Question by the United States District Court for the District
of Rhode Island in accordance with Article I, Rule 6 of the
Supreme Court Rules of Appellate Procedure (13-92 S). Chief
Judge William E. Smith of the United States District Court
for the District of Rhode Island
Plaintiff: Mark P. Gagliardi, Esq. Alicia Mary Connor, Esq.
Defendant: Kevin F. McHugh, Esq. Kathryn M. Sabatini, Esq.
Present: Suttell, C.J., Goldberg, Flaherty, Robinson, and
case comes before us pursuant to a September 26, 2013 order
of the United States District Court for the District of Rhode
Island certifying a question to this Court in accordance with
Article I, Rule 6(a) of the Supreme Court Rules of Appellate
Procedure. The certified question reads as follows:
"Does Section 28-5-7(6) of the Rhode Island Fair
Employment Practices Act, R.I. Gen. Laws § 28-5-1 et
seq. ('FEPA'), provide for the individual
liability of an employee of a defendant employer and, if so,
under what circumstances?"
reasons set forth in this opinion, we answer the certified
question in the negative-G.L. 1956 § 28-5-7(6) does
not provide for the individual liability of an
employee of a defendant employer.
not necessary for us to delve too deeply into the factual
background of this case due to the fact that we are called
upon to answer only a narrow question of law. It suffices to
say that there is an action pending in federal court in which
plaintiff, Sergeant Mark Mancini, alleges that he was
illegally denied a promotion to the position of Lieutenant in
the Providence Police Department. According to the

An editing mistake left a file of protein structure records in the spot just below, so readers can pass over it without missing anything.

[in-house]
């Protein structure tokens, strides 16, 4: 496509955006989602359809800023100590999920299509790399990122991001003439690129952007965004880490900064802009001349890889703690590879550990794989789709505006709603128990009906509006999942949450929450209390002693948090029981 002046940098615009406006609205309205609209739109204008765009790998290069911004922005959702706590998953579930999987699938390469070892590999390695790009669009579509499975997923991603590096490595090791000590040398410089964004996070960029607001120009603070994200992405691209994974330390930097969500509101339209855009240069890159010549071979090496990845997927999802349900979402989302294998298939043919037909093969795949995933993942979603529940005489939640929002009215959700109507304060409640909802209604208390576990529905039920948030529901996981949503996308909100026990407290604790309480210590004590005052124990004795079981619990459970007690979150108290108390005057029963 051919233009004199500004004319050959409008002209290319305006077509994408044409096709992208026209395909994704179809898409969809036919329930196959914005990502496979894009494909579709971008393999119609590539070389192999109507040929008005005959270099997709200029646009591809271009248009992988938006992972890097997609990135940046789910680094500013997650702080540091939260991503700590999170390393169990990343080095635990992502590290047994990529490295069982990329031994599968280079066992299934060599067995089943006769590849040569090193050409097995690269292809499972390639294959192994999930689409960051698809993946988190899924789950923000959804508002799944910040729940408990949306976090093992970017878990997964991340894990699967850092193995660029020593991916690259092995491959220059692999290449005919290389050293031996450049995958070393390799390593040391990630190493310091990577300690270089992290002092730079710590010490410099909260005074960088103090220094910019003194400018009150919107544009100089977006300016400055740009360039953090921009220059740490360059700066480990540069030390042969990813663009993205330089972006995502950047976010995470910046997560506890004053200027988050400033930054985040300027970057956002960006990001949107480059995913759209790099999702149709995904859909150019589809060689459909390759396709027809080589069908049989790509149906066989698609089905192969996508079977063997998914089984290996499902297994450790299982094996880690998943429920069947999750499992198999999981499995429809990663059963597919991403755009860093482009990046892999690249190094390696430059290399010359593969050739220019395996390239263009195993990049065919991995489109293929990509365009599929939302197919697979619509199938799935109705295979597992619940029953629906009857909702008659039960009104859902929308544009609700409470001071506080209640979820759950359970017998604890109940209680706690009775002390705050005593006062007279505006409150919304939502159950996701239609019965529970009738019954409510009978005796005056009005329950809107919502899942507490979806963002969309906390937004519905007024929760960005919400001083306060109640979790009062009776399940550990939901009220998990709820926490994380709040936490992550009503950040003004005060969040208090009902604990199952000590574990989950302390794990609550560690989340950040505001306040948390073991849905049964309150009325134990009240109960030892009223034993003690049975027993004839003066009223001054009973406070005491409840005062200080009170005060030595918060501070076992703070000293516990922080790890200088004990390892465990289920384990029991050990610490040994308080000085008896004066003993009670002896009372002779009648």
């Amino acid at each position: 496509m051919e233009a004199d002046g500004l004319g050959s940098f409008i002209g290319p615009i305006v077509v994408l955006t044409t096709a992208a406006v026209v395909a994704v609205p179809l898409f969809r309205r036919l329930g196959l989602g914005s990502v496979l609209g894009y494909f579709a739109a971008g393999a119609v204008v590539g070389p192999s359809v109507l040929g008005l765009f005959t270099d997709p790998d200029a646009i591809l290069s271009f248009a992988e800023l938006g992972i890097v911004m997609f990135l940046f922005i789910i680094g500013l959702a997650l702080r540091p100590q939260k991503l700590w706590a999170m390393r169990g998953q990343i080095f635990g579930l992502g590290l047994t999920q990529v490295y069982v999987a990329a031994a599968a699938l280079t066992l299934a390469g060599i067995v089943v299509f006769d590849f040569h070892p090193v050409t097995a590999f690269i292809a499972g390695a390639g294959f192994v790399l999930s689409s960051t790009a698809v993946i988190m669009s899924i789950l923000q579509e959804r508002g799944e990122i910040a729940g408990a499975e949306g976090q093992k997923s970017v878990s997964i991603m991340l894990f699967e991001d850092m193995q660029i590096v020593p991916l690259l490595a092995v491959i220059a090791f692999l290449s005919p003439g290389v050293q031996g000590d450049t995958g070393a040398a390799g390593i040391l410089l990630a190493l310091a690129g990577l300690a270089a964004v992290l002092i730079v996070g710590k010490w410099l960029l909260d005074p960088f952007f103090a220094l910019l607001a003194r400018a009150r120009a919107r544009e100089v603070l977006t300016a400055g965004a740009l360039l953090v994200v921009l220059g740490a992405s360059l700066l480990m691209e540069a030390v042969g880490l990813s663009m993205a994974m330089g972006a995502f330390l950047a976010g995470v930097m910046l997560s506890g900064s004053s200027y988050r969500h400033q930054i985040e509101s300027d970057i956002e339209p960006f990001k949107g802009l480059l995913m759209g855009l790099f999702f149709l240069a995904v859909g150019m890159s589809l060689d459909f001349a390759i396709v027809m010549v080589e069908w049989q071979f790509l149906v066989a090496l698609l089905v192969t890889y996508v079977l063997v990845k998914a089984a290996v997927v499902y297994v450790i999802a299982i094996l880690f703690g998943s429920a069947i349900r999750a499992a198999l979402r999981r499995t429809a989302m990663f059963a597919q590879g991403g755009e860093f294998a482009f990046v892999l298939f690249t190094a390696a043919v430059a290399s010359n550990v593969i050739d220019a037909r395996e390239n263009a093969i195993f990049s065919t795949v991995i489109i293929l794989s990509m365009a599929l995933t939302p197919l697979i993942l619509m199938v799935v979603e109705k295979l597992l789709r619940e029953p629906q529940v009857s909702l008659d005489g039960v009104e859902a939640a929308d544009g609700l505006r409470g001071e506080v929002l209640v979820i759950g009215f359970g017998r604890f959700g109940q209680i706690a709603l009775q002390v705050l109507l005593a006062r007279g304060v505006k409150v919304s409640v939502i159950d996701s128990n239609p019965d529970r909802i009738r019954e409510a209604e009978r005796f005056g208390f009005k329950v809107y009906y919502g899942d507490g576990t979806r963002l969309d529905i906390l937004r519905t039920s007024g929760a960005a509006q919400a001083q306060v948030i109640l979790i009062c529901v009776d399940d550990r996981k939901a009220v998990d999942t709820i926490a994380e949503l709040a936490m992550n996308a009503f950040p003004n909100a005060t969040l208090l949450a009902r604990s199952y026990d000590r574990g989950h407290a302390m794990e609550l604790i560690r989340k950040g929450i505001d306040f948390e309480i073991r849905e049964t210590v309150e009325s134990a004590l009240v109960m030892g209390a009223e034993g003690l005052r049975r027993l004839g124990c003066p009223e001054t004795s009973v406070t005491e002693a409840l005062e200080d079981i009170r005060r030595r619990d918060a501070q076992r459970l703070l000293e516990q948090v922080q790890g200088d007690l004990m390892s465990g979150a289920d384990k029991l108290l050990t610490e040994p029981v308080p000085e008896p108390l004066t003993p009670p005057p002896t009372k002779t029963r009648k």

Certification Order, the eleven-count complaint involves
claims of employment and disability discrimination against
the City of Providence and Hugh Clements, Jr., the Chief of
Police of the Providence Police Department. At issue in the
instant proceeding is plaintiff's count claiming that
Chief Clements is liable, in his individual capacity, for the
City's failure to have promoted plaintiff in alleged
violation of FEPA § 28-5-7(6). In the federal action,
Chief Clements moved to dismiss the count alleging that he
had violated § 28-5-7(6) on the basis that, in his view,
that statutory section does not provide for individual
liability. The District Court subsequently certified to this
Court the question with which we are presently grappling. Our
role in this case is limited to answering the legal question
certified to us.
jurisprudence is clear that "certified questions are
questions of law and are reviewed de novo by this
Court." In re Tetreault, 11 A.3d 635, 639 (R.I.
2011); see also Western Reserve Life Assurance Co. of
Ohio v. ADM Associates, LLC, 116 A.3d 794, 798 (R.I.
2015). Moreover, as we have often stated, this Court adheres
to the de novo standard when reviewing issues of
statutory construction. DeMarco v. Travelers Insurance
Co., 26 A.3d 585, 616 (R.I. 2011); see also State v.
LaRoche, 925 A.2d 885, 887 (R.I. 2007).